Building a brand means building client loyalty to your salon/spa and all it stands for. It means every team member puts the needs of every client first. It means the coordinated delivery of customer service. It means all employees are skill certified.
Building a brand means that all employees know and understand the monthly service and retail goals of the salon/spa. Daily huddles and scoreboards are non-negotiable.
Building a brand means income and career growth for employees. A strong brand is financially healthy and able to offer raises for individual performance and team bonus for team performance. A strong brand can offer benefits that most salons/spas cannot afford.
The Bottom Line
Employees leave salons and spas for suites or booth rental because they see little difference between coming to work and doing “their” clients to get paid a piece of what they do, and servicing “their” clients in a suite or booth in hopes of getting a much bigger piece.
- Employees leave to be independent because they feel stuck in a salon/spa that isn’t going anywhere. No exciting growth initiatives.
- They leave because owners are disengaged.
- They leave because owners are more about the money they bring in.
- They leave because of drama and funky cultures.
- They leave because of a lack of transparency and double standards.
- They leave because they don’t feel like they’re part of something special.
Here’s my challenge to you: The battle line between employee-based salons and independents was drawn long ago.
The problem is that the old salon/spa business model of building individuals and paying piecework (commission) has barely changed.
FACT: Commission-based salons and spas are fighting the war of employee retention with the very weapons that create the independents suites and booth rental want.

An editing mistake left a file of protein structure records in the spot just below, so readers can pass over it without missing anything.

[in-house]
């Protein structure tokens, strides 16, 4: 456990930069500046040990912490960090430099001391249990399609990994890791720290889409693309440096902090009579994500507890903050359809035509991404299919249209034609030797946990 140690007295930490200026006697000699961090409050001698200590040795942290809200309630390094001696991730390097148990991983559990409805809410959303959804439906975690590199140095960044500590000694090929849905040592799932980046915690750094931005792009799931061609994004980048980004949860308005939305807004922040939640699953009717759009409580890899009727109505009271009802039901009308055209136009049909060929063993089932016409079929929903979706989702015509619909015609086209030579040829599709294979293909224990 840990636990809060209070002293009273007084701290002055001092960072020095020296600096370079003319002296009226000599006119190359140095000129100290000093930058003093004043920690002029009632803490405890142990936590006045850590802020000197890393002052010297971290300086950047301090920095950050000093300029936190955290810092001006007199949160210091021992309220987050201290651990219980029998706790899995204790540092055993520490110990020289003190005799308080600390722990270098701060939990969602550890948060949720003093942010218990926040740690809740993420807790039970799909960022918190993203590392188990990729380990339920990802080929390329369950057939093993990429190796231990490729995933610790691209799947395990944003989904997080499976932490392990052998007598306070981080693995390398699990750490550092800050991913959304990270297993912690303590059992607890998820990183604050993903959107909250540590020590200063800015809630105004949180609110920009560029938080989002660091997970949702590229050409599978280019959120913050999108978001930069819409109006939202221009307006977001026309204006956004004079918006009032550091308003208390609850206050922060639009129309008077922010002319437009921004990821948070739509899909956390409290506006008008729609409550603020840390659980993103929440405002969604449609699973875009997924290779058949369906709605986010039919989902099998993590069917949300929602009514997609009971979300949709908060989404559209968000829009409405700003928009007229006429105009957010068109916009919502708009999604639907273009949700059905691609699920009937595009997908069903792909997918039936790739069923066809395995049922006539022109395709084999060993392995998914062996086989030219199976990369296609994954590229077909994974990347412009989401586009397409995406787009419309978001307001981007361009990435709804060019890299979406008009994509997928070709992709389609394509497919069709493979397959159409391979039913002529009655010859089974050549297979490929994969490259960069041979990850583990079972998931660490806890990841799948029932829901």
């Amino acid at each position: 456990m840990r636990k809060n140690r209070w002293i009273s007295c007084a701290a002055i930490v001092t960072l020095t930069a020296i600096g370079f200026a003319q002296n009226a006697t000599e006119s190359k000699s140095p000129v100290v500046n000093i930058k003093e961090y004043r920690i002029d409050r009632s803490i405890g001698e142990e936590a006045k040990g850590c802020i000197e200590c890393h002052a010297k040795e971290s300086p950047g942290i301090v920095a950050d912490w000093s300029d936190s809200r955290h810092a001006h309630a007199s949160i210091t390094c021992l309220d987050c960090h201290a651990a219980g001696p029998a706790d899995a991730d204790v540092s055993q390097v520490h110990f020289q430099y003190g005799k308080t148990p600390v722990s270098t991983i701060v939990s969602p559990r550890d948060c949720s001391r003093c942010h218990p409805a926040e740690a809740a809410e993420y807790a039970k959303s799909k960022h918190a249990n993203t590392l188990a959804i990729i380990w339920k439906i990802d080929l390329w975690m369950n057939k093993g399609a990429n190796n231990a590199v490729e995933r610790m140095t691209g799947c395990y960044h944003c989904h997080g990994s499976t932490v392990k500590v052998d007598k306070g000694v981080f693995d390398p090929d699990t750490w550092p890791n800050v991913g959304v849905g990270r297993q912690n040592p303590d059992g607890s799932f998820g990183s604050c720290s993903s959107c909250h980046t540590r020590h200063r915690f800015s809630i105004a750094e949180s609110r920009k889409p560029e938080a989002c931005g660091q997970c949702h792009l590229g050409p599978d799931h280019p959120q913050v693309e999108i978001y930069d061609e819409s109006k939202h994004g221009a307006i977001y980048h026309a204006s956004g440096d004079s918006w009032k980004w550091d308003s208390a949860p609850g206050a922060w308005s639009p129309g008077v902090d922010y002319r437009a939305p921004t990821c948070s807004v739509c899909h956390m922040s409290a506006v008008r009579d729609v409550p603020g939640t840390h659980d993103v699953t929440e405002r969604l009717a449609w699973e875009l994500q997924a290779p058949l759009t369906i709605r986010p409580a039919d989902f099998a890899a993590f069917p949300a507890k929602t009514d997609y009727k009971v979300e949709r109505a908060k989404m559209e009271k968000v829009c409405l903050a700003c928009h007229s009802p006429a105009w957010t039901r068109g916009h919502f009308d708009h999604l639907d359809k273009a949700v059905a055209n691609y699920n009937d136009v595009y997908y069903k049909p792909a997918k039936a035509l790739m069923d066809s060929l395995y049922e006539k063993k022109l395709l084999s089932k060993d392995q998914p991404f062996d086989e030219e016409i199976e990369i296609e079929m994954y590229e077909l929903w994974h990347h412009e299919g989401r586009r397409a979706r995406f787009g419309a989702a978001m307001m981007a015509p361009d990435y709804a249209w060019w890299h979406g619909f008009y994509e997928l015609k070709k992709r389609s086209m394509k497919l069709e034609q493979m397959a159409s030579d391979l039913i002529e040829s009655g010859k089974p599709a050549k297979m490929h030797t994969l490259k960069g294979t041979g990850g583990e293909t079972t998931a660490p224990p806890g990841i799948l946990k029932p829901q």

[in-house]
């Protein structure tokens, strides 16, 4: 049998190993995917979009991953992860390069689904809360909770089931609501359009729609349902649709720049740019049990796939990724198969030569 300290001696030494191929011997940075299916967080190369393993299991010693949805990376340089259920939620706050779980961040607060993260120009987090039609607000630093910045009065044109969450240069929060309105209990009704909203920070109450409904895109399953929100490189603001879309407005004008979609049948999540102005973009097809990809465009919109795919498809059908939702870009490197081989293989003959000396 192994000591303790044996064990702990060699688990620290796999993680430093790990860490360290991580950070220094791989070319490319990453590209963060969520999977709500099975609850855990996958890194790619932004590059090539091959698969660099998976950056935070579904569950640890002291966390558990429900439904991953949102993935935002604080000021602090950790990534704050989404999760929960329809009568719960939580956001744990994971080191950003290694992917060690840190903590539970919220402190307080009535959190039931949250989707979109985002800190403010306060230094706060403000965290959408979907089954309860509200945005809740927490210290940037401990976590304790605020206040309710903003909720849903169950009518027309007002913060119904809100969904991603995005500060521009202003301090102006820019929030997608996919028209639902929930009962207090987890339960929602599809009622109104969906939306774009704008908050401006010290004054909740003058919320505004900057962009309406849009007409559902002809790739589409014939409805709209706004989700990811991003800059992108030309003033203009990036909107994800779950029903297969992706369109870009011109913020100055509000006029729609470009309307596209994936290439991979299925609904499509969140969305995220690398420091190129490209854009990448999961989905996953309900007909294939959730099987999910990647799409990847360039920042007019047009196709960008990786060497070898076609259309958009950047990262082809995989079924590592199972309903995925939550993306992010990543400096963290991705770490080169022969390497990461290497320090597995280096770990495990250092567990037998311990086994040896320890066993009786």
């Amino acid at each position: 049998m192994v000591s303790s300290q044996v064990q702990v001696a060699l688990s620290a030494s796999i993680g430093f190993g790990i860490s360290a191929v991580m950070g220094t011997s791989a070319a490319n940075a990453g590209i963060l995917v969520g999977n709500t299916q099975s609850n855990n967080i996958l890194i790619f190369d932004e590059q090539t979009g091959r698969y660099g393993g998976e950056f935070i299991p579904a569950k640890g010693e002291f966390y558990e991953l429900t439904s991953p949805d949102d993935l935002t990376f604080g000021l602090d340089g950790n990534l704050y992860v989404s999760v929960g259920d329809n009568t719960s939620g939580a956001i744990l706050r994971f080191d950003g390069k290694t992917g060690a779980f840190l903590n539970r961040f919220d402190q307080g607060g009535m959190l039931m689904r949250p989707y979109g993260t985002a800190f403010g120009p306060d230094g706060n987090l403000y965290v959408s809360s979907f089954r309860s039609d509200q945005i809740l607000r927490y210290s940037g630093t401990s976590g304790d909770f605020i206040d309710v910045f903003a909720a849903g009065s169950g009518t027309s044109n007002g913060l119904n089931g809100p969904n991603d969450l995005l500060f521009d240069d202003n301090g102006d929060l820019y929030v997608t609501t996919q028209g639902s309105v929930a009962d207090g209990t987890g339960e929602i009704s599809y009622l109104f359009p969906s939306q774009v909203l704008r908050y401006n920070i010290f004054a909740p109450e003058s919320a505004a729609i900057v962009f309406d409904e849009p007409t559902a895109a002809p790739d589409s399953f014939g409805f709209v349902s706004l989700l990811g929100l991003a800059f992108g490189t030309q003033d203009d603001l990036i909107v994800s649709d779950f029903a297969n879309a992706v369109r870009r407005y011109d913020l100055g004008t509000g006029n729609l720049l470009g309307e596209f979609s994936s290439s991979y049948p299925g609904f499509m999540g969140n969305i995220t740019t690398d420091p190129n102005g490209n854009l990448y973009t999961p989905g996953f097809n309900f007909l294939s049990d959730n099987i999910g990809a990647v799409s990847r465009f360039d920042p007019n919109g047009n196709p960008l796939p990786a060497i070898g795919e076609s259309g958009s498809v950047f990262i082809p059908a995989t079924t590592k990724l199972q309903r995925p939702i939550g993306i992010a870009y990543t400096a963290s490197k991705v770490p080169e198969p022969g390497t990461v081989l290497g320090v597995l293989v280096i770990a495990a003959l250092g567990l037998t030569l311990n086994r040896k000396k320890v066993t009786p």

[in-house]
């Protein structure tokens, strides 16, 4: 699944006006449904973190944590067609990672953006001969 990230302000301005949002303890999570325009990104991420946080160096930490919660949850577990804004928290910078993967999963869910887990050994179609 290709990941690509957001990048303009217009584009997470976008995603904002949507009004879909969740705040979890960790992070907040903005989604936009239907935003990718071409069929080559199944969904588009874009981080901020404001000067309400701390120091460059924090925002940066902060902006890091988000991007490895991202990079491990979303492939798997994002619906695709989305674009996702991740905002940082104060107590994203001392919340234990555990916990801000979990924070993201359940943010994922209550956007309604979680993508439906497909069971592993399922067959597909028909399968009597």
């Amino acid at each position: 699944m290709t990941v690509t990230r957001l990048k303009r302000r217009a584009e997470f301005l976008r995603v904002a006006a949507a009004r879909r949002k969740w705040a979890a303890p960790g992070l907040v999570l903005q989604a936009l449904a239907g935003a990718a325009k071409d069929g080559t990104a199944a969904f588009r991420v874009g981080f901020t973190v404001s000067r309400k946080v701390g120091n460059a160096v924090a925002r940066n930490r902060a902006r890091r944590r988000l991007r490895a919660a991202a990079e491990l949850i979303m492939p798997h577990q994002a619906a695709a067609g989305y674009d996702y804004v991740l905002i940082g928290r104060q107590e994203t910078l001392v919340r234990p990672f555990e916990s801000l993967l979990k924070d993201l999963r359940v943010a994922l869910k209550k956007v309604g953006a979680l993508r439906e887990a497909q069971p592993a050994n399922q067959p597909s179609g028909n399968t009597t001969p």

Suites and booth rental want “service providers with followings” because they have the ability to pay rent. And that’s exactly what the old business model creates — service providers with followings.
I’ve been teaching Team-Based Pay (TBP) since the late 70s and for over 26 years at Strategies. If it didn’t work, I would have stopped long ago. We wouldn’t have started our Team-Based Pay Conference six years ago. We wouldn’t have any owners entering our annual TBP Awards.
My big mistake was calling it “Team-Based Pay” because “changing pay” is scary for many owners.
I should have called it the “Team-Based Business Model” because that’s exactly what TBP is — a business model for building a strong brand.
The Team-Based Business Model is leadership and systems driven. It requires the owner/leader to commit to a collection of best business practices. It requires the owner/leader to be fiscally responsible. It requires the owner/leader to be transparent and trustworthy. It requires the owner/leader do what’s best for the company, its employees and its customers.
The Team-Based Business Model works. It builds strong salon/spa brands capable of standing up to the lure of suites and booth rental — if the owner/leader fully embraces it.
If you think you know the Team-Based Business Model, but never researched it — you don’t.
If you think you’ll lose staff — you don’t understand the integrity of the conversion process. If you’re losing employees now, your company is telling you it’s time to rethink your business model.
Categories: Staff Retention